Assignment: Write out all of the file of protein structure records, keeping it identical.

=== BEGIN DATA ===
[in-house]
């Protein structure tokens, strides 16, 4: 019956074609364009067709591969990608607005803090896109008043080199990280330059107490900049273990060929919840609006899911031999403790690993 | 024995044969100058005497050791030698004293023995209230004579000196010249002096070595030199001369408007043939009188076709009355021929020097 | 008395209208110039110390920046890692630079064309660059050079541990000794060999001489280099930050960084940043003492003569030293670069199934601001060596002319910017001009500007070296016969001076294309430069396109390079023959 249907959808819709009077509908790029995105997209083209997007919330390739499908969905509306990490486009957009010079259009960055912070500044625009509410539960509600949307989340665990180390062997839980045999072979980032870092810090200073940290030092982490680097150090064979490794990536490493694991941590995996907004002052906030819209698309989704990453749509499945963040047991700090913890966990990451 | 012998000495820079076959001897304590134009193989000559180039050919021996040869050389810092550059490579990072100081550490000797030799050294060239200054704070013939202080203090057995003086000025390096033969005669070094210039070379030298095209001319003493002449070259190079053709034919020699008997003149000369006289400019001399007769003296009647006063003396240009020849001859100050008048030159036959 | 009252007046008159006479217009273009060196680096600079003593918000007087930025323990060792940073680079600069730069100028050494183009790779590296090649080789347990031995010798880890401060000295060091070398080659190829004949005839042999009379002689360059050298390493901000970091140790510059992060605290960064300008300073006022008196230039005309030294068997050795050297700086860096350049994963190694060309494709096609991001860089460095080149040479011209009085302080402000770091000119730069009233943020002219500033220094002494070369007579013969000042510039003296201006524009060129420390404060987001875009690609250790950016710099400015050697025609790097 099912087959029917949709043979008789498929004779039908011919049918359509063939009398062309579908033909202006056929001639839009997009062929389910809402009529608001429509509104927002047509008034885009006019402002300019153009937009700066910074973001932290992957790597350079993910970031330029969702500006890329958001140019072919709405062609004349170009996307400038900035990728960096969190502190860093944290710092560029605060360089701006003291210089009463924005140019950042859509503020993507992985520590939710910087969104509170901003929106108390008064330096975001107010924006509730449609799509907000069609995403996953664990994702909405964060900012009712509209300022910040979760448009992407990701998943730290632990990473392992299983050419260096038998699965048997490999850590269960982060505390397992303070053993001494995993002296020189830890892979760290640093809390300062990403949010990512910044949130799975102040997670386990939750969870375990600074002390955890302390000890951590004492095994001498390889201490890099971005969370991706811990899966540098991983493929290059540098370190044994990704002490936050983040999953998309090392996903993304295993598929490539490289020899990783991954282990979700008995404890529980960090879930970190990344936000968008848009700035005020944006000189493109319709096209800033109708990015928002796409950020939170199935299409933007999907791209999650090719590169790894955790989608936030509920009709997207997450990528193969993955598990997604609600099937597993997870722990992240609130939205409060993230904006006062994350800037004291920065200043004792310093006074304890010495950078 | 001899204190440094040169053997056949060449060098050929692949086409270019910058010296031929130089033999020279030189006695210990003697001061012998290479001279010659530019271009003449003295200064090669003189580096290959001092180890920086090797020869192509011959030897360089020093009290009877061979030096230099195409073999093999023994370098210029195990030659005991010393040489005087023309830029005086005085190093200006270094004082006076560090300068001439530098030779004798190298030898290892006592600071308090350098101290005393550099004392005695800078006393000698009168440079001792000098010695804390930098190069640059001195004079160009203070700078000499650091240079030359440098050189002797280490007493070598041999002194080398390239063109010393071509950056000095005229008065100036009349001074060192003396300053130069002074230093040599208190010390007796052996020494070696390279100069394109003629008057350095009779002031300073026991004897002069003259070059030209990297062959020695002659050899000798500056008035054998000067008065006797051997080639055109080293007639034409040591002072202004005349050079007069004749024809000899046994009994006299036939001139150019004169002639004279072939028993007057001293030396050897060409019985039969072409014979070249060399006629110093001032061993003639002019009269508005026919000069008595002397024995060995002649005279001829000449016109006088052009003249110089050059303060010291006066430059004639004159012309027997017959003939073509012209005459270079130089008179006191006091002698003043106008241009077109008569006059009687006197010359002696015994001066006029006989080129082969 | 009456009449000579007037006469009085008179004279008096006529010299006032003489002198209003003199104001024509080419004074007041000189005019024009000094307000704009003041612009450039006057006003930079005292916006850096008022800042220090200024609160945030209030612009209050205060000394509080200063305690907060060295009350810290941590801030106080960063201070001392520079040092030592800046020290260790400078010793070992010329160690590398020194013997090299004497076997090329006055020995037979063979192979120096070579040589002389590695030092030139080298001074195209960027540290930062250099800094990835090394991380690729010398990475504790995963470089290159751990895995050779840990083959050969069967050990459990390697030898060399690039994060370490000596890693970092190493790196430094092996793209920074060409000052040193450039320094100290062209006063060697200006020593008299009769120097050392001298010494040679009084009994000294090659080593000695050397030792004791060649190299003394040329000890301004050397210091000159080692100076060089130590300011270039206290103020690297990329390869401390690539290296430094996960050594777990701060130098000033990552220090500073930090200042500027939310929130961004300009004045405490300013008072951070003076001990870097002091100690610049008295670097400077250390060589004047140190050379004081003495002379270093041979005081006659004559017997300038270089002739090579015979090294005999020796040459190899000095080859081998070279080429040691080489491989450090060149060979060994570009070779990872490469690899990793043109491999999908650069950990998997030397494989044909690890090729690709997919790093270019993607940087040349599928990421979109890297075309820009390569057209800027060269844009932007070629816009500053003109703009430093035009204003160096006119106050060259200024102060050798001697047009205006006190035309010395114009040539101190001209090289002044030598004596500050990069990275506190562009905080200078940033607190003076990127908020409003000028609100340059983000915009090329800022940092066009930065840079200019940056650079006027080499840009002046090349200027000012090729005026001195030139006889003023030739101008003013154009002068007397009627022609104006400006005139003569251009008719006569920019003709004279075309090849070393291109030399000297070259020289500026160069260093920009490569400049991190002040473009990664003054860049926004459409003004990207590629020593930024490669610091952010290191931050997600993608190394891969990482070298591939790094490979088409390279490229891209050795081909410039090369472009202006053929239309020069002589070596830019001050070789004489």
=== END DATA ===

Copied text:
[in-house]
């Protein structure tokens, strides 16, 4: 019956074609364009067709591969990608607005803090896109008043080199990280330059107490900049273990060929919840609006899911031999403790690993 | 024995044969100058005497050791030698004293023995209230004579000196010249002096070595030199001369408007043939009188076709009355021929020097 | 008395209208110039110390920046890692630079064309660059050079541990000794060999001489280099930050960084940043003492003569030293670069199934601001060596002319910017001009500007070296016969001076294309430069396109390079023959 249907959808819709009077509908790029995105997209083209997007919330390739499908969905509306990490486009957009010079259009960055912070500044625009509410539960509600949307989340665990180390062997839980045999072979980032870092810090200073940290030092982490680097150090064979490794990536490493694991941590995996907004002052906030819209698309989704990453749509499945963040047991700090913890966990990451 | 012998000495820079076959001897304590134009193989000559180039050919021996040869050389810092550059490579990072100081550490000797030799050294060239200054704070013939202080203090057995003086000025390096033969005669070094210039070379030298095209001319003493002449070259190079053709034919020699008997003149000369006289400019001399007769003296009647006063003396240009020849001859100050008048030159036959 | 009252007046008159006479217009273009060196680096600079003593918000007087930025323990060792940073680079600069730069100028050494183009790779590296090649080789347990031995010798880890401060000295060091070398080659190829004949005839042999009379002689360059050298390493901000970091140790510059992060605290960064300008300073006022008196230039005309030294068997050795050297700086860096350049994963190694060309494709096609991001860089460095080149040479011209009085302080402000770091000119730069009233943020002219500033220094002494070369007579013969000042510039003296201006524009060129420390404060987001875009690609250790950016710099400015050697025609790097 099912087959029917949709043979008789498929004779039908011919049918359509063939009398062309579908033909202006056929001639839009997009062929389910809402009529608001429509509104927002047509008034885009006019402002300019153009937009700066910074973001932290992957790597350079993910970031330029969702500006890329958001140019072919709405062609004349170009996307400038900035990728960096969190502190860093944290710092560029605060360089701006003291210089009463924005140019950042859509503020993507992985520590939710910087969104509170901003929106108390008064330096975001107010924006509730449609799509907000069609995403996953664990994702909405964060900012009712509209300022910040979760448009992407990701998943730290632990990473392992299983050419260096038998699965048997490999850590269960982060505390397992303070053993001494995993002296020189830890892979760290640093809390300062990403949010990512910044949130799975102040997670386990939750969870375990600074002390955890302390000890951590004492095994001498390889201490890099971005969370991706811990899966540098991983493929290059540098370190044994990704002490936050983040999953998309090392996903993304295993598929490539490289020899990783991954282990979700008995404890529980960090879930970190990344936000968008848009700035005020944006000189493109319709096209800033109708990015928002796409950020939170199935299409933007999907791209999650090719590169790894955790989608936030509920009709997207997450990528193969993955598990997604609600099937597993997870722990992240609130939205409060993230904006006062994350800037004291920065200043004792310093006074304890010495950078 | 001899204190440094040169053997056949060449060098050929692949086409270019910058010296031929130089033999020279030189006695210990003697001061012998290479001279010659530019271009003449003295200064090669003189580096290959001092180890920086090797020869192509011959030897360089020093009290009877061979030096230099195409073999093999023994370098210029195990030659005991010393040489005087023309830029005086005085190093200006270094004082006076560090300068001439530098030779004798190298030898290892006592600071308090350098101290005393550099004392005695800078006393000698009168440079001792000098010695804390930098190069640059001195004079160009203070700078000499650091240079030359440098050189002797280490007493070598041999002194080398390239063109010393071509950056000095005229008065100036009349001074060192003396300053130069002074230093040599208190010390007796052996020494070696390279100069394109003629008057350095009779002031300073026991004897002069003259070059030209990297062959020695002659050899000798500056008035054998000067008065006797051997080639055109080293007639034409040591002072202004005349050079007069004749024809000899046994009994006299036939001139150019004169002639004279072939028993007057001293030396050897060409019985039969072409014979070249060399006629110093001032061993003639002019009269508005026919000069008595002397024995060995002649005279001829000449016109006088052009003249110089050059303060010291006066430059004639004159012309027997017959003939073509012209005459270079130089008179006191006091002698003043106008241009077109008569006059009687006197010359002696015994001066006029006989080129082969 | 009456009449000579007037006469009085008179004279008096006529010299006032003489002198209003003199104001024509080419004074007041000189005019024009000094307000704009003041612009450039006057006003930079005292916006850096008022800042220090200024609160945030209030612009209050205060000394509080200063305690907060060295009350810290941590801030106080960063201070001392520079040092030592800046020290260790400078010793070992010329160690590398020194013997090299004497076997090329006055020995037979063979192979120096070579040589002389590695030092030139080298001074195209960027540290930062250099800094990835090394991380690729010398990475504790995963470089290159751990895995050779840990083959050969069967050990459990390697030898060399690039994060370490000596890693970092190493790196430094092996793209920074060409000052040193450039320094100290062209006063060697200006020593008299009769120097050392001298010494040679009084009994000294090659080593000695050397030792004791060649190299003394040329000890301004050397210091000159080692100076060089130590300011270039206290103020690297990329390869401390690539290296430094996960050594777990701060130098000033990552220090500073930090200042500027939310929130961004300009004045405490300013008072951070003076001990870097002091100690610049008295670097400077250390060589004047140190050379004081003495002379270093041979005081006659004559017997300038270089002739090579015979090294005999020796040459190899000095080859081998070279080429040691080489491989450090060149060979060994570009070779990872490469690899990793043109491999999908650069950990998997030397494989044909690890090729690709997919790093270019993607940087040349599928990421979109890297075309820009390569057209800027060269844009932007070629816009500053003109703009430093035009204003160096006119106050060259200024102060050798001697047009205006006190035309010395114009040539101190001209090289002044030598004596500050990069990275506190562009905080200078940033607190003076990127908020409003000028609100340059983000915009090329800022940092066009930065840079200019940056650079006027080499840009002046090349200027000012090729005026001195030139006889003023030739101008003013154009002068007397009627022609104006400006005139003569251009008719006569920019003709004279075309090849070393291109030399000297070259020289500026160069260093920009490569400049991190002040473009990664003054860049926004459409003004990207590629020593930024490669610091952010290191931050997600993608190394891969990482070298591939790094490979088409390279490229891209050795081909410039090369472009202006053929239309020069002589070596830019001050070789004489």